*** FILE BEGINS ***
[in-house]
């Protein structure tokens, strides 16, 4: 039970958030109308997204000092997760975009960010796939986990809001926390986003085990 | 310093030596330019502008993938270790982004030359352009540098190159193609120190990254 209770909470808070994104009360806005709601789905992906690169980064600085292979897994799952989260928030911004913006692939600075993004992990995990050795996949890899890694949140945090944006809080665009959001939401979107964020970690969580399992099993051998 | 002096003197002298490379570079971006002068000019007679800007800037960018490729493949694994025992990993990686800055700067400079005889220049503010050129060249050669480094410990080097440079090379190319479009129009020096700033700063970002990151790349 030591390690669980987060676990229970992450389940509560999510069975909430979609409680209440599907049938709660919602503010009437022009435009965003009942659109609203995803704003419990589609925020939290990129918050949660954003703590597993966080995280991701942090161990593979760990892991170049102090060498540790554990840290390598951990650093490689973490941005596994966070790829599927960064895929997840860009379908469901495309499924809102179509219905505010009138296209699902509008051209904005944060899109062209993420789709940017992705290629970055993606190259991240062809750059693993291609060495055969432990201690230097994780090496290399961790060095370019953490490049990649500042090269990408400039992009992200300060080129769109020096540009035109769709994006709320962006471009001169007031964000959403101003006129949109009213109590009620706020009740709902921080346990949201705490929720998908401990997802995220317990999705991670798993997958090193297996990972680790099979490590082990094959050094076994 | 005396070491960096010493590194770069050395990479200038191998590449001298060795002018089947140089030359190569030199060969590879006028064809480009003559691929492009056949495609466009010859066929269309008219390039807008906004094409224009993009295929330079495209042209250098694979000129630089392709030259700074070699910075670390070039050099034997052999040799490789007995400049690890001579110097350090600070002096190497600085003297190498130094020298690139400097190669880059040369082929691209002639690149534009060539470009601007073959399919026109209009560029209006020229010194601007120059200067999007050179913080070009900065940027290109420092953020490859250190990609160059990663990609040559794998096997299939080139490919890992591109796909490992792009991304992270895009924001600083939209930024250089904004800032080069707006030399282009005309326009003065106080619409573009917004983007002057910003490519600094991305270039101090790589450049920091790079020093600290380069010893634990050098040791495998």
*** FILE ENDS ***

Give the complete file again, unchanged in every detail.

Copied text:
[in-house]
């Protein structure tokens, strides 16, 4: 039970958030109308997204000092997760975009960010796939986990809001926390986003085990 | 310093030596330019502008993938270790982004030359352009540098190159193609120190990254 209770909470808070994104009360806005709601789905992906690169980064600085292979897994799952989260928030911004913006692939600075993004992990995990050795996949890899890694949140945090944006809080665009959001939401979107964020970690969580399992099993051998 | 002096003197002298490379570079971006002068000019007679800007800037960018490729493949694994025992990993990686800055700067400079005889220049503010050129060249050669480094410990080097440079090379190319479009129009020096700033700063970002990151790349 030591390690669980987060676990229970992450389940509560999510069975909430979609409680209440599907049938709660919602503010009437022009435009965003009942659109609203995803704003419990589609925020939290990129918050949660954003703590597993966080995280991701942090161990593979760990892991170049102090060498540790554990840290390598951990650093490689973490941005596994966070790829599927960064895929997840860009379908469901495309499924809102179509219905505010009138296209699902509008051209904005944060899109062209993420789709940017992705290629970055993606190259991240062809750059693993291609060495055969432990201690230097994780090496290399961790060095370019953490490049990649500042090269990408400039992009992200300060080129769109020096540009035109769709994006709320962006471009001169007031964000959403101003006129949109009213109590009620706020009740709902921080346990949201705490929720998908401990997802995220317990999705991670798993997958090193297996990972680790099979490590082990094959050094076994 | 005396070491960096010493590194770069050395990479200038191998590449001298060795002018089947140089030359190569030199060969590879006028064809480009003559691929492009056949495609466009010859066929269309008219390039807008906004094409224009993009295929330079495209042209250098694979000129630089392709030259700074070699910075670390070039050099034997052999040799490789007995400049690890001579110097350090600070002096190497600085003297190498130094020298690139400097190669880059040369082929691209002639690149534009060539470009601007073959399919026109209009560029209006020229010194601007120059200067999007050179913080070009900065940027290109420092953020490859250190990609160059990663990609040559794998096997299939080139490919890992591109796909490992792009991304992270895009924001600083939209930024250089904004800032080069707006030399282009005309326009003065106080619409573009917004983007002057910003490519600094991305270039101090790589450049920091790079020093600290380069010893634990050098040791495998």